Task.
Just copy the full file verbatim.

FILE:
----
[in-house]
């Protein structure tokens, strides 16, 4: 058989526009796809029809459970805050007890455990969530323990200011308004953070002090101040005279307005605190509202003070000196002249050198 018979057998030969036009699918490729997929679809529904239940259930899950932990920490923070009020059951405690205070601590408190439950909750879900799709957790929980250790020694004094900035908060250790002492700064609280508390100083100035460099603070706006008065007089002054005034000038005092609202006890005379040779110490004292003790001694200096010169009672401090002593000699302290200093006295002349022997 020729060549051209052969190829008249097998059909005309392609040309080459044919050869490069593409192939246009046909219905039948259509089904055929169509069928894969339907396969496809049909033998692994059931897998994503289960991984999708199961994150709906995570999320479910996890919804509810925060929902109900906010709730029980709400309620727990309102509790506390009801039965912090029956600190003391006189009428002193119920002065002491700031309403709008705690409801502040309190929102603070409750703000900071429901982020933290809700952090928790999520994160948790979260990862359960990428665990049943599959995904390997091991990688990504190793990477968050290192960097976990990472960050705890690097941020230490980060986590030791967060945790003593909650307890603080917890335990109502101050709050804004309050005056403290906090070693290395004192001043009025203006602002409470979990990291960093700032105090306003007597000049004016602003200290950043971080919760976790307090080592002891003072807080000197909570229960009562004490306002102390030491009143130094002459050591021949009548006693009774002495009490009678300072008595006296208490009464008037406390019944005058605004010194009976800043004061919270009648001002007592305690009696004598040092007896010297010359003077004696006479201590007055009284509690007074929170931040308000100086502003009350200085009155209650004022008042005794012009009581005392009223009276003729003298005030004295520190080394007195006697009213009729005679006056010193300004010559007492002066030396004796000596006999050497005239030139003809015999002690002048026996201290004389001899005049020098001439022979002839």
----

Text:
[in-house]
């Protein structure tokens, strides 16, 4: 058989526009796809029809459970805050007890455990969530323990200011308004953070002090101040005279307005605190509202003070000196002249050198 018979057998030969036009699918490729997929679809529904239940259930899950932990920490923070009020059951405690205070601590408190439950909750879900799709957790929980250790020694004094900035908060250790002492700064609280508390100083100035460099603070706006008065007089002054005034000038005092609202006890005379040779110490004292003790001694200096010169009672401090002593000699302290200093006295002349022997 020729060549051209052969190829008249097998059909005309392609040309080459044919050869490069593409192939246009046909219905039948259509089904055929169509069928894969339907396969496809049909033998692994059931897998994503289960991984999708199961994150709906995570999320479910996890919804509810925060929902109900906010709730029980709400309620727990309102509790506390009801039965912090029956600190003391006189009428002193119920002065002491700031309403709008705690409801502040309190929102603070409750703000900071429901982020933290809700952090928790999520994160948790979260990862359960990428665990049943599959995904390997091991990688990504190793990477968050290192960097976990990472960050705890690097941020230490980060986590030791967060945790003593909650307890603080917890335990109502101050709050804004309050005056403290906090070693290395004192001043009025203006602002409470979990990291960093700032105090306003007597000049004016602003200290950043971080919760976790307090080592002891003072807080000197909570229960009562004490306002102390030491009143130094002459050591021949009548006693009774002495009490009678300072008595006296208490009464008037406390019944005058605004010194009976800043004061919270009648001002007592305690009696004598040092007896010297010359003077004696006479201590007055009284509690007074929170931040308000100086502003009350200085009155209650004022008042005794012009009581005392009223009276003729003298005030004295520190080394007195006697009213009729005679006056010193300004010559007492002066030396004796000596006999050497005239030139003809015999002690002048026996201290004389001899005049020098001439022979002839």